Cloud computing is a bigger business than most people realize. Its influence is not only felt in the business world, where it has displaced former local servers with smoother alternatives outside the website. Even the layman mixes pieces for the ethereal data center in the sky thanks to services like Google Photos and Netflix. But is another revolution going on?
We̵7;re talking about edge computing. This new paradigm in IT aims to bring remote data centers closer to the people who actually use them. It is especially perfect for time-critical applications where low latency is a must. Here’s what you need to know.
In the beginning there was the server
Because edge computing makes sense, it’s good to put it in a historical context, so we start from the beginning.
Corporate IT used to be a static business. People worked in large cupboards and tore during the harsh glare of the halogen light. It made sense that their data and business-critical applications were nearby. The companies would shoot servers in well-ventilated rooms on site or they would rent space in a local data center.
Then things changed. People started working from home more. Companies grew and opened offices in other cities and countries. The local server quickly ceased to be meaningful – especially considering the huge growth in consumer Internet use. It is difficult for technology companies to scale when they are forced to buy, provide and distribute new servers every other day.
Cloud computing services, such as Microsoft Azure and Amazon Web Services (AWS), solved these problems. Companies could rent space on a server and expand as they grew.
The problem with the cloud in its current incarnation is that it is centralized. Providers like Amazon, Microsoft and Google have data centers in most places, but these are often hundreds – if not thousands of miles away from their customers.
For example, if you are in Edinburgh, Scotland, your nearest AWS data center is in London, which is about 50 miles away. Meanwhile, if you are in Lagos, Nigeria, your nearest continental AWS location is in Cape Town, South Africa, which is almost 3 000 km away.
The longer the distance, the higher the latency. Remember that data only flows light through a fiber optic cable and is therefore limited by the laws of physics.
So, what is the solution? Well, without a doubt, the answer lies in the fact that history repeats itself, and in bringing the servers closer to the people who use them.
Life on the edge
In summary, edge computing means bringing applications and data storage closer to where the people who use them are. For large companies, this may include a custom-built server facility near their headquarters. On the consumer front, it may be a good idea to consider IoT devices that perform certain tasks, such as face recognition, with their own local computing resources, rather than cultivating it into a cloud service.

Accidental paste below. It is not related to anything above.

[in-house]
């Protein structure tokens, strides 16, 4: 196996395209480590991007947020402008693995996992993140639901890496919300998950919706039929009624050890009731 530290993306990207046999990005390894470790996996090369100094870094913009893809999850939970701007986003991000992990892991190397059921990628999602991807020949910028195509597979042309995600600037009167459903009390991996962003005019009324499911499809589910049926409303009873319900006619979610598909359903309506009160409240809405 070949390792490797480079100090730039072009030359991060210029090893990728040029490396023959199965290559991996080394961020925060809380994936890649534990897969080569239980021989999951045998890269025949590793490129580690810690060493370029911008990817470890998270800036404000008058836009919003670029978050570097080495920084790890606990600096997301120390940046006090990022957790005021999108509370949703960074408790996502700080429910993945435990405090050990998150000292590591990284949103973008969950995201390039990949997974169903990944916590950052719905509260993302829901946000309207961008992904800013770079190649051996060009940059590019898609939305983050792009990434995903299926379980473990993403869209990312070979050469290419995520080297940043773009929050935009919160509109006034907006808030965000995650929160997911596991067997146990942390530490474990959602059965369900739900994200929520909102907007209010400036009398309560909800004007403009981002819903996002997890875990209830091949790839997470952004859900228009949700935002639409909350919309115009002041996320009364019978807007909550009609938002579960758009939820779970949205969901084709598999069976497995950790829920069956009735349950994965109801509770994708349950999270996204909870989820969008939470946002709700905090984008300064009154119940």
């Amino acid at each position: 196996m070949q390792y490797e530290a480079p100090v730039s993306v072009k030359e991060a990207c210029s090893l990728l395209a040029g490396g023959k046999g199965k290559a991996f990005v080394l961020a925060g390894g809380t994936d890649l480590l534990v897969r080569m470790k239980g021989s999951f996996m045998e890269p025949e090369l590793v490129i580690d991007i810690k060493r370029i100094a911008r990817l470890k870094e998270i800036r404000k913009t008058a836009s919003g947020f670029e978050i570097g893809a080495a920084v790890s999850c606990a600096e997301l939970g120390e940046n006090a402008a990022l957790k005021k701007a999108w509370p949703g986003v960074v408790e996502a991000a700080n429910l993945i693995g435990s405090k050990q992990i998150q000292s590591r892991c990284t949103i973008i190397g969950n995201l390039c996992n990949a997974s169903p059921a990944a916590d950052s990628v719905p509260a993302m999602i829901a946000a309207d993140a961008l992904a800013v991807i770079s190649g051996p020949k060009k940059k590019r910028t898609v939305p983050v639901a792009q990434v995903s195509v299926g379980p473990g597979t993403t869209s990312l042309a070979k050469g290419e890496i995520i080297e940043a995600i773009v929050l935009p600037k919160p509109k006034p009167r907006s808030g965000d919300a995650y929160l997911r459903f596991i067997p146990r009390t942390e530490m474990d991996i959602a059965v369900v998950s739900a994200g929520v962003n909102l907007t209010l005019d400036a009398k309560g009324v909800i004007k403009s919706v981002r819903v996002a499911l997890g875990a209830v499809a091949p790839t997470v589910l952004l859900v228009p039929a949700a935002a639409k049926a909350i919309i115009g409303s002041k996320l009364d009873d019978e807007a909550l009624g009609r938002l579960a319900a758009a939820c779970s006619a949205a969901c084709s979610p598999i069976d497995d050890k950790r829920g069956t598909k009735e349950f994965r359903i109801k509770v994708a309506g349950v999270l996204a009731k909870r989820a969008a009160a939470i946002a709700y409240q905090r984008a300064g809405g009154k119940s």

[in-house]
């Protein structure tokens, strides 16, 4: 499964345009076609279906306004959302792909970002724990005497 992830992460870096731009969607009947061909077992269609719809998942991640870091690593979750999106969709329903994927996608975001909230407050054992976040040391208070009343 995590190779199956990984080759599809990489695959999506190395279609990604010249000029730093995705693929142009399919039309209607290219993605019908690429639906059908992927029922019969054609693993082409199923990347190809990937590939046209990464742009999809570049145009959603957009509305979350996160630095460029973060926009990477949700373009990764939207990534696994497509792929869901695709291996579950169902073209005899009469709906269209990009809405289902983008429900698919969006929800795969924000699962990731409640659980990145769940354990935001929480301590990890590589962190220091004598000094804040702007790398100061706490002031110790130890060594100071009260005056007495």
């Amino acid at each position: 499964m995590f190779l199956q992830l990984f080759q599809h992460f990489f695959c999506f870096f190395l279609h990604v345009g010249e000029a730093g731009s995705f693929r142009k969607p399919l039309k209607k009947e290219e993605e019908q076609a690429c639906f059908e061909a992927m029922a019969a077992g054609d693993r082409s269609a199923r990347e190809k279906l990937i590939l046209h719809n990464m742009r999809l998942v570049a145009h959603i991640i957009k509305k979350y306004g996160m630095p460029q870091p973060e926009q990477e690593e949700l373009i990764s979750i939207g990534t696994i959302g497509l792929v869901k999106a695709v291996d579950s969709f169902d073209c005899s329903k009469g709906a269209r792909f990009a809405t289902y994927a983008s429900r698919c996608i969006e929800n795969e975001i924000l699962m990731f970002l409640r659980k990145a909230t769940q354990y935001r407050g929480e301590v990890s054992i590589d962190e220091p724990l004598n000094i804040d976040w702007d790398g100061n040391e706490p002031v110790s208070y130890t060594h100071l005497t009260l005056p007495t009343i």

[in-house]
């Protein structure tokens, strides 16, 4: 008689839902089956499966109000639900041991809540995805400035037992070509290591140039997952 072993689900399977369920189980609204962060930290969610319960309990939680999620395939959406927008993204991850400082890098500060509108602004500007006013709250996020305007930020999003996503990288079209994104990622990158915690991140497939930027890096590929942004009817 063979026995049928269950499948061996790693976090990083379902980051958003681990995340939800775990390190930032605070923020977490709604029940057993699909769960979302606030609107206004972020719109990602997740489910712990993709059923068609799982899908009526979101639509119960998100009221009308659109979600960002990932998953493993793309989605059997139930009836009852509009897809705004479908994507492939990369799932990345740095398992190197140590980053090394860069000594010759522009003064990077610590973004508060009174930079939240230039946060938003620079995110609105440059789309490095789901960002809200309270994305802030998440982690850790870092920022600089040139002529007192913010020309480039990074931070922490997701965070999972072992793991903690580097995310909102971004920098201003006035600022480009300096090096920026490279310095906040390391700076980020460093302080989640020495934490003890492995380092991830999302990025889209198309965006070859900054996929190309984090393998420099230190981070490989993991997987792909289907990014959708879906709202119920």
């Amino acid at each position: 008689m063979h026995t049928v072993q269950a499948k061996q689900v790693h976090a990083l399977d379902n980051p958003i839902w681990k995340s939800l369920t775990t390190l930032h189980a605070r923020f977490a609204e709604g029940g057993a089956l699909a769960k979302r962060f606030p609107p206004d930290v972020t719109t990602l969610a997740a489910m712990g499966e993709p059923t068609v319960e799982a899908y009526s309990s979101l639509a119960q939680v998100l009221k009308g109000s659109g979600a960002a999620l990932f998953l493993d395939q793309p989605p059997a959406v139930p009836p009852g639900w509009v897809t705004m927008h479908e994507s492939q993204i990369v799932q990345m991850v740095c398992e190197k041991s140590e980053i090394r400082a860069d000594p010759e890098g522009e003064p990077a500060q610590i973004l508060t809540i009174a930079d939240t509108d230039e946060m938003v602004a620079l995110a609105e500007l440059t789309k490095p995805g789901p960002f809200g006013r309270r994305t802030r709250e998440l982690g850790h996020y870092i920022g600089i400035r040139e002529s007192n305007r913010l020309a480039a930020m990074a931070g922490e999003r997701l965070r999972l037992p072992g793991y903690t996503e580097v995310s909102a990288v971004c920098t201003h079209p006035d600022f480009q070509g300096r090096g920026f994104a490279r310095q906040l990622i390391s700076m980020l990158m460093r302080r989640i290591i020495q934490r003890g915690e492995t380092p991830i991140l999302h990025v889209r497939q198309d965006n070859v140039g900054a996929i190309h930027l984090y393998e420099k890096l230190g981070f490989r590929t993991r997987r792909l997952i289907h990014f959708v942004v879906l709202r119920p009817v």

There are some benefits to this. First, it helps reduce the amount of network traffic that needs to be sent. Considering that many large companies often pay steep fees to shuffle pieces between data centers, it makes sense to bring them closer to home.
Second, it reduces latency. Often a large part of the time required to perform a task of moving traffic over the network is devoted. Bringing computing power closer to home can reduce that latency and speed things up.
This could potentially open the door to new computers, for which immediacy is the key. An often appreciated example is a “smart city”, where the local government can collect information on things like use and road traffic patterns in real time and then take quick action.
There are also potential uses for edge computing in the industrial sector. These include allowing manufacturers to collect data about the equipment and make quick adjustments, thereby reducing energy use and degradation of the equipment.
On the consumer side, edge computing has the potential to make things like cloud gaming a more satisfying experience. If graphic number hugging is closer to the players, they are less likely to experience unpleasant delay, which can be the deciding factor for who wins an online game.
The 5G factor
Simultaneously with the steady increase in edge computing is the introduction of 5G connectivity. Although still in its infancy, 5G promises significantly lower latencies than previous mobile standards. As a result, you can expect it to play a major role in the development of edge computing as a paradigm.
What does this mean? In the logistics sectors, you see a greater emphasis on analysis and data, as trucks and vans transmit information that must be analyzed and remedied in real time. There are also prospects for “smart agriculture”, which will automate large parts of agricultural production. This will not only improve yields, but it will also prevent waste.
Then there is the consumer side. By bringing the “heavy lift” closer to people’s phones, you unlock newer, more immersive entertainment experiences for things like virtual reality (VR), augmented reality (AR) and games.
Of course, it is still a long way off. Carriers and developers must build it first. But when they do, you can expect the same seismic change that occurred when cloud computing first exploded on stage.
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